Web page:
Ball State Aims to Be the Big WiMAX on Campus - Page 2
May 06, 2010
Free WiMAX Dongles
Now that phase of the project is complete and the school is beginning to roll out service to the university community on a pilot basis, starting with 200 graduate students who are receiving WiMAX USB dongles to use with their laptops -- gratis. "It's like Christmas," Draper says.
BSU is not content to simply roll out the network and have it used for broadband Internet access alone. "It's great to have a network, but if it just does the same things the Wi-Fi network did, what's the point," Draper says.
Yadon's department is studying a range of special and advanced applications that it hopes to build as part of research projects and/or in partnership with Draper's group to roll out for campus use.
The bus tracking application, which involves installing a WiMAX transmitter on the shuttle bus that moves students on and off and around campus, is close to being ready. Draper's group has already produced a prototype that would allow WiMAX-enabled handhelds and laptops to see on a map exactly where the bus is at any time, so they can figure out where and when to catch it.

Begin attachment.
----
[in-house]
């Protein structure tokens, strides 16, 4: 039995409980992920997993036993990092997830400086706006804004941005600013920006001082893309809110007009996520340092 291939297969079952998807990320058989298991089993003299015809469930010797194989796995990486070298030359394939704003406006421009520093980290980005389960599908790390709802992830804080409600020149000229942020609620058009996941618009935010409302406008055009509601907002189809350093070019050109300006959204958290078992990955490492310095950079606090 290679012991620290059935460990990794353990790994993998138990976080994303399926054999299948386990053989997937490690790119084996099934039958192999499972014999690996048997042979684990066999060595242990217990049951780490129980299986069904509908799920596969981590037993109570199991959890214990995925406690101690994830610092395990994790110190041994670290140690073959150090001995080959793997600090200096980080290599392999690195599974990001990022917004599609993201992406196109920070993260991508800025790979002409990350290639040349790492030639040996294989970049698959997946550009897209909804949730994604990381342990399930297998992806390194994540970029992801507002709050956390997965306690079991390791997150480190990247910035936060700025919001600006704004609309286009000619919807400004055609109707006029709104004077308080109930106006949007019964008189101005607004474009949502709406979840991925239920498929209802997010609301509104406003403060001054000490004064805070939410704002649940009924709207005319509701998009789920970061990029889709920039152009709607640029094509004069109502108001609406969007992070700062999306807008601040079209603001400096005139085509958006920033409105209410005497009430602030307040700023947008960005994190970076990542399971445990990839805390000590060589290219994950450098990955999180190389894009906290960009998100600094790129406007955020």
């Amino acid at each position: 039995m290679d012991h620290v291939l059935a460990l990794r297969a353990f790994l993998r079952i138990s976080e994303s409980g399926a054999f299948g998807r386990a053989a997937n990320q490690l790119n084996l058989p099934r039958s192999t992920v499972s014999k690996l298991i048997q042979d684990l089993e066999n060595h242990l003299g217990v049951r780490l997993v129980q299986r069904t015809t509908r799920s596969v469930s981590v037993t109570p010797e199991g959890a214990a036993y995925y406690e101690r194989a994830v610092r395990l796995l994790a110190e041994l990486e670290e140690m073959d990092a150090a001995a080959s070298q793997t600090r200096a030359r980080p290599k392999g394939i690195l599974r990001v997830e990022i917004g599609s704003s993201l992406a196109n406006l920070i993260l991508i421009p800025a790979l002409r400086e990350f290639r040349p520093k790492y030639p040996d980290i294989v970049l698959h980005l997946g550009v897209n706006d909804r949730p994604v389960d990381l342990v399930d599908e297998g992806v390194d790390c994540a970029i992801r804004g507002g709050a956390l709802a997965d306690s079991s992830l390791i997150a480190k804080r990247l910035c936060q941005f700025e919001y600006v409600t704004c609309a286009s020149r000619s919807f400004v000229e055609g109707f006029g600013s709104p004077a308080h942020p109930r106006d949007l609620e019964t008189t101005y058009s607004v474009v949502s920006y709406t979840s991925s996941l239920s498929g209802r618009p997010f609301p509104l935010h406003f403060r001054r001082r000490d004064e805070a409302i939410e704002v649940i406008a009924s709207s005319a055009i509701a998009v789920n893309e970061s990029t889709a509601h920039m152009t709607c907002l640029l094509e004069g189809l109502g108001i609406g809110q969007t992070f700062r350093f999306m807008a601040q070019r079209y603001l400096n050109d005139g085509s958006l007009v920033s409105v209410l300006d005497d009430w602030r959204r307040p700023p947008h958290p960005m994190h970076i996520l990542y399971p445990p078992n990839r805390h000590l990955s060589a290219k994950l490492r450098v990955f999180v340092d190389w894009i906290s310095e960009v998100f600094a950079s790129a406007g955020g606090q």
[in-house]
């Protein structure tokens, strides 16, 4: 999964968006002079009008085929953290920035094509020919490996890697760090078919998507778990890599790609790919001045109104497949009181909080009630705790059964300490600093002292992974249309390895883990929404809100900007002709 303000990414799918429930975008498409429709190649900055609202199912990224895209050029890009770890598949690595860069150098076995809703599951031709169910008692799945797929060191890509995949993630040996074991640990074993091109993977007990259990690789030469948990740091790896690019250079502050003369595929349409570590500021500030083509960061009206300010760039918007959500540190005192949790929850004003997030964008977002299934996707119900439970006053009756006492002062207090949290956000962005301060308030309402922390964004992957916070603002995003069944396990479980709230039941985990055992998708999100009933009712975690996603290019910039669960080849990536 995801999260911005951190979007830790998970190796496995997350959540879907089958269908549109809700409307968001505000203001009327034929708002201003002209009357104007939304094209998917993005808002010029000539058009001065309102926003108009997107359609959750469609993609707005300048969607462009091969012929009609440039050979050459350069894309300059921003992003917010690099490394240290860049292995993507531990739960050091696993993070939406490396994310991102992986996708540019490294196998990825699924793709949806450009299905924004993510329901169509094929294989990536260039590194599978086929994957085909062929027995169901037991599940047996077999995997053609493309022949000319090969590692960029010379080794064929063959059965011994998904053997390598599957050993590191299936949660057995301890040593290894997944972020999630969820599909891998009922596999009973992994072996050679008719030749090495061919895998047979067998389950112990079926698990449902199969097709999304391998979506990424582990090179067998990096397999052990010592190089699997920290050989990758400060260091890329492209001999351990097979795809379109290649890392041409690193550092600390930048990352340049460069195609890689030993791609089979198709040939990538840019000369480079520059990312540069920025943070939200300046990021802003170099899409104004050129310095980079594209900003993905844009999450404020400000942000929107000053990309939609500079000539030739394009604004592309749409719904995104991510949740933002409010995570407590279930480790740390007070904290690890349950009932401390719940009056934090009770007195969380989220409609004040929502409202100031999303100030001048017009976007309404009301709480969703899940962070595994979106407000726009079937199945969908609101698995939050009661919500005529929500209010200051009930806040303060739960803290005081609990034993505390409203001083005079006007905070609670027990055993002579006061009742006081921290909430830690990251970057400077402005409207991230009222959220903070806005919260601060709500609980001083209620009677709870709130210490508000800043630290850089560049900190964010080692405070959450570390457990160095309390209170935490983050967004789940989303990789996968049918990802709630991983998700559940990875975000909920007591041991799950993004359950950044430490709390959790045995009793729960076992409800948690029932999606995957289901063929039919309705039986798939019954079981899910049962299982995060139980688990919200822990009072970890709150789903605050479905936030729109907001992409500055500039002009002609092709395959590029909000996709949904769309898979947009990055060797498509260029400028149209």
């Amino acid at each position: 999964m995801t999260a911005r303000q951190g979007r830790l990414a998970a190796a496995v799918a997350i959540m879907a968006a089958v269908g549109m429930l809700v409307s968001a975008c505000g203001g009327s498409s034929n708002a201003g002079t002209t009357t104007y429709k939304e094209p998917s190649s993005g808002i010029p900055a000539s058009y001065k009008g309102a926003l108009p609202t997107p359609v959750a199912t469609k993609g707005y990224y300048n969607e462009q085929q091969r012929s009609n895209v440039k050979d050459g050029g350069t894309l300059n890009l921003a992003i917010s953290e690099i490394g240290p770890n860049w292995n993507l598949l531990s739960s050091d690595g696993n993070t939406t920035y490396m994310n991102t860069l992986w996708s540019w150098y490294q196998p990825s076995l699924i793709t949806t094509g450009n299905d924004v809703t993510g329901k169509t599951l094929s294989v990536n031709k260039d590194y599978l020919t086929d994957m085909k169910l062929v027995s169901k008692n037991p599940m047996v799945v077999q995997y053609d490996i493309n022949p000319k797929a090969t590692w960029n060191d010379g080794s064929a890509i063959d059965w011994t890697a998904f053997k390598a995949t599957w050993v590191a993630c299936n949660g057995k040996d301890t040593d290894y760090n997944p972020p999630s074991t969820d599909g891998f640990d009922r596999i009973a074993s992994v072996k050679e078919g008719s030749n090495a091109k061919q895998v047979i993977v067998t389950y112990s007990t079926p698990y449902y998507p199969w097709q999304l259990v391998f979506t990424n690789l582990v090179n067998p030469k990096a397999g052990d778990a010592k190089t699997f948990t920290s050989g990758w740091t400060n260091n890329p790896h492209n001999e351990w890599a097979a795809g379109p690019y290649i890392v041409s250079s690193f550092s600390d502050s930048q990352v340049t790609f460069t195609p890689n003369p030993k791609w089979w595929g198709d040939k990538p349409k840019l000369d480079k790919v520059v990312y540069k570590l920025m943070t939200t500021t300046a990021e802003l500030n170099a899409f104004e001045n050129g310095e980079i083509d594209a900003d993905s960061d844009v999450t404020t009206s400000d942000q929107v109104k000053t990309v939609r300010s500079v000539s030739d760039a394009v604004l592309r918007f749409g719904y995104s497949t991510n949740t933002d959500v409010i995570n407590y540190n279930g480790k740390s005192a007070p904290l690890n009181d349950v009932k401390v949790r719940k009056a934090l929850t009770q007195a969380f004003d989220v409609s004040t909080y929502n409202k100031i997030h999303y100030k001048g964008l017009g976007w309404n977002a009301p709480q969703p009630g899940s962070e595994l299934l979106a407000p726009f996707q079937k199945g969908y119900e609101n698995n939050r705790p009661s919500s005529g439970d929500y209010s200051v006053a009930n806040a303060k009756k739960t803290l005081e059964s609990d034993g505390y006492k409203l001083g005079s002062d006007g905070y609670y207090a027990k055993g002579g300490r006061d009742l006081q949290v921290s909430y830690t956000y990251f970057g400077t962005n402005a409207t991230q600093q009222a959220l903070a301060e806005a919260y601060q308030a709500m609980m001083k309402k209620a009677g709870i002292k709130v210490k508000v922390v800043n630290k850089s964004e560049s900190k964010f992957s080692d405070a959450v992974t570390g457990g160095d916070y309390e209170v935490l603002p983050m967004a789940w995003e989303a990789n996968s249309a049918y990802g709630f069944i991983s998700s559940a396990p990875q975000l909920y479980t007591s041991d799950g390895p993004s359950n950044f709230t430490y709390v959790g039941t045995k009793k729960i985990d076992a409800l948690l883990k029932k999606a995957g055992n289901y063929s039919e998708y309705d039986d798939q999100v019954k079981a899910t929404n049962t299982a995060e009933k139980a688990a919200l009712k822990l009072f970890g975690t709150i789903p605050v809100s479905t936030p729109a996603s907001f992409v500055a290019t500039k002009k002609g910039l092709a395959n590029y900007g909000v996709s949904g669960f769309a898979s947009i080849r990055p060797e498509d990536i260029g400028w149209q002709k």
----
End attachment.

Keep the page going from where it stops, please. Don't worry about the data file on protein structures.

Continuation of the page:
It would be a useful application in Muncie, Indiana, Draper says, "because it gets awfully cold here in the winter."
The school is also doing extensive WiMAX interoperability testing going well beyond what commercial WiMAX operators would do in this regard, Draper says. It is even looking at the feasibility of seamless hand-offs between 3.5 GHz and 2.5 GHz network segments.
Students have first dibs on test equipment, but BSU is also testing WiMAX customer premises equipment that could be used to provide service to staff and faculty in their homes.
In the meantime, Ball State is open for business as a WiMAX consultant and network manager. "We would absolutely welcome approaches from other schools," Draper says.